Thursday, 29 April 2021

Rollercoaster by James Essinger BLOG TOUR @JamesEssinger @TheConradPress @RandomTTours #BookExtract


Wacky, outrageous, imaginative, bonkers, Rollercoaster is also really rather fun. Written by James Essinger in 1979 when he was a virgin, it tells the story of how warm-hearted would-be hippie Rod Coaster teams up with illustrious senior policeman Chief Superintendent Pickling Fox-Foetus, who has never made a mistake, to try to thwart a terrorist attack on one of West Germany’s most pretentious hotels. After many adventures, Rod finally finds true love with a charismatic Finnish beauty. ‘Rollercoaster’ is a book you won’t easily forget, even if you’re no longer a virgin.

Rollercoaster by James Essinger was published on 8 February 2021 by The Conrad Press. As part of this #RandomThingsTours Blog Tour, I'm delighted to share an extract from the book with you today.

Extract from Rollercoaster by James Essinger

The white-haired man 

Late June, 1979. Marseilles. Early on a Friday morning. Already a thick haze of sun, dust and sweat swirling up, climbing above the Canabière. Noise and haste along the 

streets; cars leaping and jumping in starts to the traffic signs. Over everything, the sun, still lying behind cluttered roofs, ready to sweep into the deepening blue sky. On the left of the great city artery, a shanty town of Africans - men and women, boys and girls on the make - shoe-shiners, cripples, cured but maimed lepers and children running for a bite of bread and a bowl of coffee. On the right, the native French side, weary shopkeepers unrolling window blinds, motorbikes slaloming around lorries, vans and cars. Crates slung in the road, fruit baskets flicking rotting tomatoes. 

More dust. The sun rising still. Another summer morn- ing. Far out to sea the rich of the bay breakfast on cereals, chocolate and coffee aboard yachts that sway like slow-mo- tion galleons, guided by the latest navigational equipment, shipped direct from America by one of the hundreds of little firms that scavenge for trade by the walls and seashells of the docks and ports.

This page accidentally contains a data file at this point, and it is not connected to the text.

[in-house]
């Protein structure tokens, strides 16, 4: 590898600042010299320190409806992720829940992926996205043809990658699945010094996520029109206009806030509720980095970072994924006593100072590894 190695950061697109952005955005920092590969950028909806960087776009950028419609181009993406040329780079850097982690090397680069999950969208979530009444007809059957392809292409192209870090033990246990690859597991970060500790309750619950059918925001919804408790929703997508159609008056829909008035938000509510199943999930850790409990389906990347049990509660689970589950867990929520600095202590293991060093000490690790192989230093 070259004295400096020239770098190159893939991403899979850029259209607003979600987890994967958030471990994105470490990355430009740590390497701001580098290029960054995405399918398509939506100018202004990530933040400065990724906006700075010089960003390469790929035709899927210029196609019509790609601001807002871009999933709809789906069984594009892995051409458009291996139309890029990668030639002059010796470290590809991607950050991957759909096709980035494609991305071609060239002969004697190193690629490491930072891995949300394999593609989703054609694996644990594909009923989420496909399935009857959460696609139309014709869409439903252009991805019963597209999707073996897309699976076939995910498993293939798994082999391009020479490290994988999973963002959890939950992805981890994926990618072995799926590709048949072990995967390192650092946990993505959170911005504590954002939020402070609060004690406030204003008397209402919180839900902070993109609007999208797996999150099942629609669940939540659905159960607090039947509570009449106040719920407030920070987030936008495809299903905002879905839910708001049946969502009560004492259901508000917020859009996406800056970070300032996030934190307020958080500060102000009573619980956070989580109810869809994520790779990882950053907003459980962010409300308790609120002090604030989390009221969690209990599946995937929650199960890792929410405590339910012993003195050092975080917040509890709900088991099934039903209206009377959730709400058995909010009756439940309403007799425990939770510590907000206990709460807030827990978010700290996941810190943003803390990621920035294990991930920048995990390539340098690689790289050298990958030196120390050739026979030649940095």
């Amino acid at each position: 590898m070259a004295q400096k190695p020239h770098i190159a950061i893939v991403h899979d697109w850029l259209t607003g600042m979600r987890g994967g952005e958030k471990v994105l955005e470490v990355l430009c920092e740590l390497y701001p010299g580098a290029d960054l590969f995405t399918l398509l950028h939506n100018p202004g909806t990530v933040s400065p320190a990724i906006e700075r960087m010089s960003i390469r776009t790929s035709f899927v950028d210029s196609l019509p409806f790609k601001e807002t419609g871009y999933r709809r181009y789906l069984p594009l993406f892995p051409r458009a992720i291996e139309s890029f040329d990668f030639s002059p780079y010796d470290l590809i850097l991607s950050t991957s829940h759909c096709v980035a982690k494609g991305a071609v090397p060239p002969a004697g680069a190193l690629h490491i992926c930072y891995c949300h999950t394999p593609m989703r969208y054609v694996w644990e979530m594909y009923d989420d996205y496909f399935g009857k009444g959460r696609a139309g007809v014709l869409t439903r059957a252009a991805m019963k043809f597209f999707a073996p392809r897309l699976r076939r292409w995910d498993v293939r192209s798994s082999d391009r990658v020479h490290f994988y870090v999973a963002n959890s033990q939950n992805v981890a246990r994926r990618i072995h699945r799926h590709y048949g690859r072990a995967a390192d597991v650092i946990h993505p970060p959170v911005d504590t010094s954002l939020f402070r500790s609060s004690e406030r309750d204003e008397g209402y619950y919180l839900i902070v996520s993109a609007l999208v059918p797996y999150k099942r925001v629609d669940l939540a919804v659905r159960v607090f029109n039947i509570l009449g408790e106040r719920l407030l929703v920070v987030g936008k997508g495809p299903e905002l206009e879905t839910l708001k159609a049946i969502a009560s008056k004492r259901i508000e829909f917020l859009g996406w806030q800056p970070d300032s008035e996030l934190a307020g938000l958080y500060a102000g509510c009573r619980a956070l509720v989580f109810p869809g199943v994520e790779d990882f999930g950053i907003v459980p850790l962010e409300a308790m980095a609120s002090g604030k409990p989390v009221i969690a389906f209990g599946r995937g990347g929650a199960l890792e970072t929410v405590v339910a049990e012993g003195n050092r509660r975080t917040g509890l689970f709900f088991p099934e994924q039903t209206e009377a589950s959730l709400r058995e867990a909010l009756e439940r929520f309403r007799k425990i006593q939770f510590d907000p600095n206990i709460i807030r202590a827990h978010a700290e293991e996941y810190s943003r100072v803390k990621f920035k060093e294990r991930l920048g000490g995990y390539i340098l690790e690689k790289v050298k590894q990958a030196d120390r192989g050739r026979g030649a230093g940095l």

In the midst of such life, a man walked quickly towards a tiny baker’s shop. He had made the journey often. He was buying rolls and butter for the first meal of the day. He might have been French, but his white hair, white skin, and white beard suggested something else. Arriving at the shop, he picked up a small package from the counter, and put a few coins in the package’s place. 

The white-haired man was a regular customer. 

Not bothering to check inside the package, he turned from the counter towards the door. All in a quick motion. It was a promising to be a hot day and there was much to do. 


He stopped, turned round to the counter. The woman there, fat and old as the great ovens at the back of the shop, averted her eyes from his face, in a hurry. 

‘Yes?’ The white-haired man was annoyed now.

‘Monsieur,’ again, but she did not look at him. ‘The telephone.’ 

‘For me? Now?’ 

‘Oui, monsieur.’ There was a guilty tone in her voice. An old customer, and being disturbed with jokes of this kind on a day when there was so much to do. 

‘There must be a mistake. You are perfectly aware I have no calls expected here.’ 

‘Monsieur, the telephone.’ Repeated. 

The door was two metres away. Best thing to simply walk out furiously, and vow never to buy bread from that place again. There were many shops in the quarter that sold the few rolls and croissants he needed each day. That and coffee. But a telephone, ringing for him. Perhaps news, news from the past. Perhaps. 

James Essinger was born in Leicester in 1957 and has lived in Canterbury in Kent since 1986. 

He was educated at Wyggeston Grammar School for Boys, Leicester, and at Lincoln College, Oxford, where he read English Language and Literature. 
Since 1988, James has been a professional writer. 
His other works include the novel ‘The Ada Lovelace Project’, the libretto and lyrics for ‘Ada’s Algorithm - the Ada Lovelace musical’, the Young Adult novel ‘The Lost City of Cantia’, and, with Jovanka Houska, ‘The Mating Game’. a widely-praised novel set in the world of chess. 

No comments:

Post a Comment